A lot or a little?
The parents' guide to what's in this movie.
What parents need to know
Parents need to know that Kill 'Em All is a shoot-'em-up / martial arts / international conspiracy thriller with video game-style bloody violence and adult language. Eastern European government corruption of the 1980s, ethnic cleansing, assassinations, and drug dealing make up a plot that takes a backseat to choreographed hand-to-hand fights, shoot-outs, and knifings. Expect to hear "f--k," "s--t," and "bitch." A lap dancer strangles a customer. A woman strangles another woman after a vicious martial arts fight. A man kills several men by kicking and punching and breaking their necks loudly. Men are shot in the head and their blood is seen splashed on a wall. Blood spurts out through bullet holes in slow motion, accompanied by splattery sound effects. A politician is said to have made a fortune dealing arms and drugs.
What's the story?
In KILL 'EM ALL, an FBI investigation pieces together the brutal murder of a former Serbian minister and his entourage of bodyguards at a Los Angeles hospital. Agents Holman (Peter Stormare) and Sanders (Maria Conchita Alonso) are skeptical as they interrogate one of the incident's few survivors, a seemingly innocent nurse named Suzanne (Autumn Reeser). In flashbacks, she describes wounded victims brought in from the hotel where the attack began. Slowly, it's revealed that the minister is a corrupt politician and mobster who has been stalked for 30 years by the son of one of his murder victims. The grown son, Philip (Jean-Claude Van Damme), picks off the minister's bodyguards -- Dusan (Kris Van Damme), Zoran, Radovan, and Ivan -- all trained Serbian assassins. Flashbacks show shootings, executions, and elaborate martial arts fights. Agent Holman seems certain that the nurse who survived the attack at the hospital was part of the assassination team but can't prove it.
Is it any good?
There's no need for teens to watch this awful action movie. It's not easy to take a movie titled Kill 'Em All seriously, especially when it's clear that the plot revolving around ethnic cleansing in the Balkans is a distant second to the more urgent goal of providing a showcase for Van Damme and company's martial arts skills and choreography. The backstory traces a man waiting 30 years to avenge the killing of his political activist father, but in terms of thin character development, the assassin might as well be killing people just because it's Tuesday.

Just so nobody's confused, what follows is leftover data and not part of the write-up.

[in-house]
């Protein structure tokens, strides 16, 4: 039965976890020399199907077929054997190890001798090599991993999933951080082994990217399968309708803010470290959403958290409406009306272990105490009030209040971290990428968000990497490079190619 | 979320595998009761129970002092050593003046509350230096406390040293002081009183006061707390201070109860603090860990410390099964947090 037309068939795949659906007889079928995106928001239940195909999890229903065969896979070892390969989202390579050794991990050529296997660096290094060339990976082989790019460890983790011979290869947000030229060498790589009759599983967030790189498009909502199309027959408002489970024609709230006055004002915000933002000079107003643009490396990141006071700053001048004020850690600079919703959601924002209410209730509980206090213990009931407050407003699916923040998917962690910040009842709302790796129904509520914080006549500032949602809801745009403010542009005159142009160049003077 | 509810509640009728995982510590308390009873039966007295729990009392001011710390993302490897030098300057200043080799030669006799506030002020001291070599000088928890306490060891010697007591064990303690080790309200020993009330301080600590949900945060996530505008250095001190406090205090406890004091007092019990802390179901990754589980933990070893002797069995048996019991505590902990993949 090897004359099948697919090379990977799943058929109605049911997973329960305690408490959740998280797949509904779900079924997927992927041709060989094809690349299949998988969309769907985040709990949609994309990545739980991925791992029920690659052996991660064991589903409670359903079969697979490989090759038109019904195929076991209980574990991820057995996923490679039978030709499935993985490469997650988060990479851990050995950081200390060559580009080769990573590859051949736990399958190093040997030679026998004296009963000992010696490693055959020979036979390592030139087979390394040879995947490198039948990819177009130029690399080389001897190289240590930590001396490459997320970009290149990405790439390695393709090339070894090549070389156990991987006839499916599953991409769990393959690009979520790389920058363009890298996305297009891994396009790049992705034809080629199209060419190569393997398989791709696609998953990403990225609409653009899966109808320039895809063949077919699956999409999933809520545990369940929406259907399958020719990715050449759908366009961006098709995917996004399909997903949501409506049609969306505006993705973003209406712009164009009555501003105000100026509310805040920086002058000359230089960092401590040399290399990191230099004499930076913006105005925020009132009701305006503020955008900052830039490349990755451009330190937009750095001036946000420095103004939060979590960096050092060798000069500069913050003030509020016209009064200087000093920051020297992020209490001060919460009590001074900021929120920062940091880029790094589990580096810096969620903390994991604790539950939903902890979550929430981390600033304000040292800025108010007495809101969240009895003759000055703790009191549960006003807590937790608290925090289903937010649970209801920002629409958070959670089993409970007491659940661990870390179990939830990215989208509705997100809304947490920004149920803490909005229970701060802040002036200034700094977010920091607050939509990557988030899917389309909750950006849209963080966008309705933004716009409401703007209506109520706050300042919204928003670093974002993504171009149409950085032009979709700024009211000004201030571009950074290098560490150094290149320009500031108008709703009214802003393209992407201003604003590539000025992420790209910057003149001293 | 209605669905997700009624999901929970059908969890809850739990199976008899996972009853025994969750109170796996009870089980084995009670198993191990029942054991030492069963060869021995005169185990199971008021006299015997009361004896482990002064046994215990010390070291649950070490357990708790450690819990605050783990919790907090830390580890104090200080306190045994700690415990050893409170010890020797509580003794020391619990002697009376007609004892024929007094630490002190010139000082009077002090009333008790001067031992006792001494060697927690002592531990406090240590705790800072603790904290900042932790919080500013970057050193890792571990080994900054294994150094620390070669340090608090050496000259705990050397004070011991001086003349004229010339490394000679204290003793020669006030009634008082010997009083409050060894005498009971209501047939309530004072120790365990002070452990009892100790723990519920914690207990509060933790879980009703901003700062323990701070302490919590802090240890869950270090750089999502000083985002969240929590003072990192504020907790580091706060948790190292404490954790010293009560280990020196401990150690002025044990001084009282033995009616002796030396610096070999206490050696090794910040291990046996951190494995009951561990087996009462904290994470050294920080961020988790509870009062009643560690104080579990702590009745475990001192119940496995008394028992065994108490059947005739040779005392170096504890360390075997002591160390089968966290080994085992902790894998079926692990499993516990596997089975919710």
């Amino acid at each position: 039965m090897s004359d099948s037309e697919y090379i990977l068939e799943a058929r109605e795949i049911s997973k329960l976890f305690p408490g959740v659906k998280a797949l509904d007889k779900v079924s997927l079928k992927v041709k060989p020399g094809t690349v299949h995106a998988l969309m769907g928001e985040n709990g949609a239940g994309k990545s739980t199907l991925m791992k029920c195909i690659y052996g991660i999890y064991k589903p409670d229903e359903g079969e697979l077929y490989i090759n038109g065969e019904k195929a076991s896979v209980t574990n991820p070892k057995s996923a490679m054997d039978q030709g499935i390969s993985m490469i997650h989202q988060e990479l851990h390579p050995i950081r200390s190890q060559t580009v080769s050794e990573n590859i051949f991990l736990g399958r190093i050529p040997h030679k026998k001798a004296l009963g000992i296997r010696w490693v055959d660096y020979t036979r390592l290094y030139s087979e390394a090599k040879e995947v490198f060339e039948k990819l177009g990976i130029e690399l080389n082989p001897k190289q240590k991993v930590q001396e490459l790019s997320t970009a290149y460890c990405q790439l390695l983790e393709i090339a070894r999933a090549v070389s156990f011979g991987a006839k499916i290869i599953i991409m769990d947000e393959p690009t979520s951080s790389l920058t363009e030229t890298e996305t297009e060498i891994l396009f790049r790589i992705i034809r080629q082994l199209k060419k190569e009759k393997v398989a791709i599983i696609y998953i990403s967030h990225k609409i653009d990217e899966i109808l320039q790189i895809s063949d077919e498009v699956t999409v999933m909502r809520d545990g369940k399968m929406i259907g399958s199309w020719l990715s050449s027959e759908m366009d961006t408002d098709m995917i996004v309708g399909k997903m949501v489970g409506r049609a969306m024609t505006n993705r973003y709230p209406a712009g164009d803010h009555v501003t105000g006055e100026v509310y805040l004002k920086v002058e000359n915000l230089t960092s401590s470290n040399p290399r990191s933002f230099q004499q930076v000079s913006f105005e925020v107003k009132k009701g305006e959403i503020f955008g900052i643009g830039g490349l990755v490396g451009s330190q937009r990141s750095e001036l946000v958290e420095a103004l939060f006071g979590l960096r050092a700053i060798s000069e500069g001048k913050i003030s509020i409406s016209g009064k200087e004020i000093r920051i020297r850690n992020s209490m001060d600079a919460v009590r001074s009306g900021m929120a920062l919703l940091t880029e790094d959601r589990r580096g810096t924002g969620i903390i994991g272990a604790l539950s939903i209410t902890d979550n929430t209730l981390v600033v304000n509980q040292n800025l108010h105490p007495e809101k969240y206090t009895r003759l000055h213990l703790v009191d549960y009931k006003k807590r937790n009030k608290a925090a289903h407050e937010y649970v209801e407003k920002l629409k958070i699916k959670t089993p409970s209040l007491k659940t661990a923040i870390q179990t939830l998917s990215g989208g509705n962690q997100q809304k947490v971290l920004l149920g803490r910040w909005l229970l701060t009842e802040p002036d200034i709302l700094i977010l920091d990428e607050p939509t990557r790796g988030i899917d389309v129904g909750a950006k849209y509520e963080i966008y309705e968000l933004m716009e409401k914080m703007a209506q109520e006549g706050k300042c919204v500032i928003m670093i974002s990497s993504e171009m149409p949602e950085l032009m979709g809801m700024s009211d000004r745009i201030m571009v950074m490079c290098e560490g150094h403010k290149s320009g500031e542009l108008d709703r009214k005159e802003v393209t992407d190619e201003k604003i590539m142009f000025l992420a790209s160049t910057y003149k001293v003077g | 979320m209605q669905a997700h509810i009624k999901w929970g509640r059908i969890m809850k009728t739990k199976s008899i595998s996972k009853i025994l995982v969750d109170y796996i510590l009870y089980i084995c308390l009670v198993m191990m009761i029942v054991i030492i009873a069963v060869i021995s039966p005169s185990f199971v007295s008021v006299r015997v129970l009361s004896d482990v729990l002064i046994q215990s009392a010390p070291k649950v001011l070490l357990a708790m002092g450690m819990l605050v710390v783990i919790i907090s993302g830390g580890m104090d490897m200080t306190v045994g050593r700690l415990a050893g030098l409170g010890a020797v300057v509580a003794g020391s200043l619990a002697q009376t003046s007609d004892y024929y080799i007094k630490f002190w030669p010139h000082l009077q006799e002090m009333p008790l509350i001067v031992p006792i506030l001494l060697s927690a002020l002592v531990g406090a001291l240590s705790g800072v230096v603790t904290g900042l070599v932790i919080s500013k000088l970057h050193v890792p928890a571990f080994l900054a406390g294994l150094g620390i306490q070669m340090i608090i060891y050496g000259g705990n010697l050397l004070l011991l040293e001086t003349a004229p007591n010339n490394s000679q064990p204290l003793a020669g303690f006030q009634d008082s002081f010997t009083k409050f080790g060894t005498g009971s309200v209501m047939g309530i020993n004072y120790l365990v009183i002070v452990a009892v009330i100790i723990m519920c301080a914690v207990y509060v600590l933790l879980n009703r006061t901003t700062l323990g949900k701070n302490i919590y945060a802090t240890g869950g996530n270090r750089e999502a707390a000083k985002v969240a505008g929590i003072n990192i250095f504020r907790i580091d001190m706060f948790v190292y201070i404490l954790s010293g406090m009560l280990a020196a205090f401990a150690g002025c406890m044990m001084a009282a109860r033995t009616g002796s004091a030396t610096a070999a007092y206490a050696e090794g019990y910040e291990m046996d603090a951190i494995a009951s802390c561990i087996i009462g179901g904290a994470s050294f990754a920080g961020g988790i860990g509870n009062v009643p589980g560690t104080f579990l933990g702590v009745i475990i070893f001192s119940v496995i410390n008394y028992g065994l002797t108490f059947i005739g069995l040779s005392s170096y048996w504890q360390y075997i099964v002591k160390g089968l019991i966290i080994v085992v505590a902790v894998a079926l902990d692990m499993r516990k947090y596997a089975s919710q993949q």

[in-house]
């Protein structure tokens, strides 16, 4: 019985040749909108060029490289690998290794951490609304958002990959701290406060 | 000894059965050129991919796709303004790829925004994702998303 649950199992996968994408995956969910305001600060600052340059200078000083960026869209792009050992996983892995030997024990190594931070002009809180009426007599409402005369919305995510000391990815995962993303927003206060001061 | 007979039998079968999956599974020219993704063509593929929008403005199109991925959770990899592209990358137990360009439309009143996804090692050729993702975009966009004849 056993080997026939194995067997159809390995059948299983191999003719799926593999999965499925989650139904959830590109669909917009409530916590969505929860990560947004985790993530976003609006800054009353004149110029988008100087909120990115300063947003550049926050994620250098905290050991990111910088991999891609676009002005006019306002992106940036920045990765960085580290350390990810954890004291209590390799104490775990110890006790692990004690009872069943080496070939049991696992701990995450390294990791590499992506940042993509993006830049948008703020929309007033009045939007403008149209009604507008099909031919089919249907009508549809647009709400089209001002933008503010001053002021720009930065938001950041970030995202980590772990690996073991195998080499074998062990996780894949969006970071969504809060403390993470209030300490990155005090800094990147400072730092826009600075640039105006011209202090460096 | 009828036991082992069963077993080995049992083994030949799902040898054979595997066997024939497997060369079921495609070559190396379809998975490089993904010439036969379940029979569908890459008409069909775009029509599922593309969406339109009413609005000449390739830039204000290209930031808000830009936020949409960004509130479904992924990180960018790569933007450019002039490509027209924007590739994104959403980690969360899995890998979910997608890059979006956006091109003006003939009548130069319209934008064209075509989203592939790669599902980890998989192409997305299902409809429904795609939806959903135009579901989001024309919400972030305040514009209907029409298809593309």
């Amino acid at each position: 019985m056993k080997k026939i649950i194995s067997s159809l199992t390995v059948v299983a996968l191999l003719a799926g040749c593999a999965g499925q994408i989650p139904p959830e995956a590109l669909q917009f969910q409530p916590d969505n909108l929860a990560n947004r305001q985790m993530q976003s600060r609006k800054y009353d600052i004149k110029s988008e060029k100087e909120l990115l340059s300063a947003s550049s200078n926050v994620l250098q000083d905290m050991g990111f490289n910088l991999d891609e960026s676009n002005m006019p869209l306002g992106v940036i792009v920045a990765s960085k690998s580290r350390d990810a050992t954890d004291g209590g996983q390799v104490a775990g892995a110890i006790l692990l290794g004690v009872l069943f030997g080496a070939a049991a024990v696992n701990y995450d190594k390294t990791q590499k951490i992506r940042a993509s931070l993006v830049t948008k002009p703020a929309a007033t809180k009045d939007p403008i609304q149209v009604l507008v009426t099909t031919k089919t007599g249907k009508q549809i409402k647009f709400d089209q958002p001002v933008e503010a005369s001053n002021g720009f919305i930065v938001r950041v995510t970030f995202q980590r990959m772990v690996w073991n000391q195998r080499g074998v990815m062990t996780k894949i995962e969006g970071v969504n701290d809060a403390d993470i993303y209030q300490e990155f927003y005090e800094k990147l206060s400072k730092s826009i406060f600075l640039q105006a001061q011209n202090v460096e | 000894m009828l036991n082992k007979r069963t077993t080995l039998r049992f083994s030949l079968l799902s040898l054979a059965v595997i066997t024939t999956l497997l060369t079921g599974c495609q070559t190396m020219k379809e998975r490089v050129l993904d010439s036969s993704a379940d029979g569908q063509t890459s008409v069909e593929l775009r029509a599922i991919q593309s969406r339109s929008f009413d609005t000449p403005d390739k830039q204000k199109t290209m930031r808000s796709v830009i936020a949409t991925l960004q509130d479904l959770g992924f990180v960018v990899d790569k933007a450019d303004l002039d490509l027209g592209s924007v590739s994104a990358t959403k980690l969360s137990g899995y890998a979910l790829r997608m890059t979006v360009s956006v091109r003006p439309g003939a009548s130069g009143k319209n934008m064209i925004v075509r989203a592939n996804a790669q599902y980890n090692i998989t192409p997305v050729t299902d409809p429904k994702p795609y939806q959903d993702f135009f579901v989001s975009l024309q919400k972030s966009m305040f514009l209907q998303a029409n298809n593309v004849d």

Don't expect snappy dialogue. "Don't you go one day when you don't miss us immensely," says a mother as she sends her son to safety while expecting to die herself. And don't expect things to make much sense. Why is every department of a large hospital closed except for the emergency room? The trained gunmen here seem to carry no ammo, which results in lots of frequent and long hand-to-hand fights. Most fun: Van Damme Senior fights his younger taller son, Kris, to the death. Go Dad.
Talk to your kids about ...
Families can talk about the motivation for "ethnic cleansing" as practiced in 1980s former Yugoslavia. Why were groups that had lived for decades in relative peace suddenly killing each other? Does Kill 'Em All explain?
The movie talks about "ethnic cleansing" that resulted in 300,000 deaths. Why do you think ethnic groups would go to war with each other?
A murder investigation that takes place in the movie's present day is intercut with scenes from earlier in the day and also with flashbacks to the political roots of the murders in the 1980s. Does the editing clarify who is who and what their motivations are?
- On DVD or streaming: June 6, 2017
- Cast: Jean-Claude Van Damme, Peter Stormare, Autumn Reeser, Maria Conchita Alonso, Kris Van Damme
- Director: Peter Malota
- Studio: Sony Pictures Home Entertainment
- Genre: Drama
- Run time: 96 minutes
- MPAA rating: R
- MPAA explanation: for violence and language
- Last updated: September 20, 2019
Our editors recommend
For kids who love action
Top advice and articles
Common Sense Media's unbiased ratings are created by expert reviewers and aren't influenced by the product's creators or by any of our funders, affiliates, or partners.
Streaming options powered by JustWatch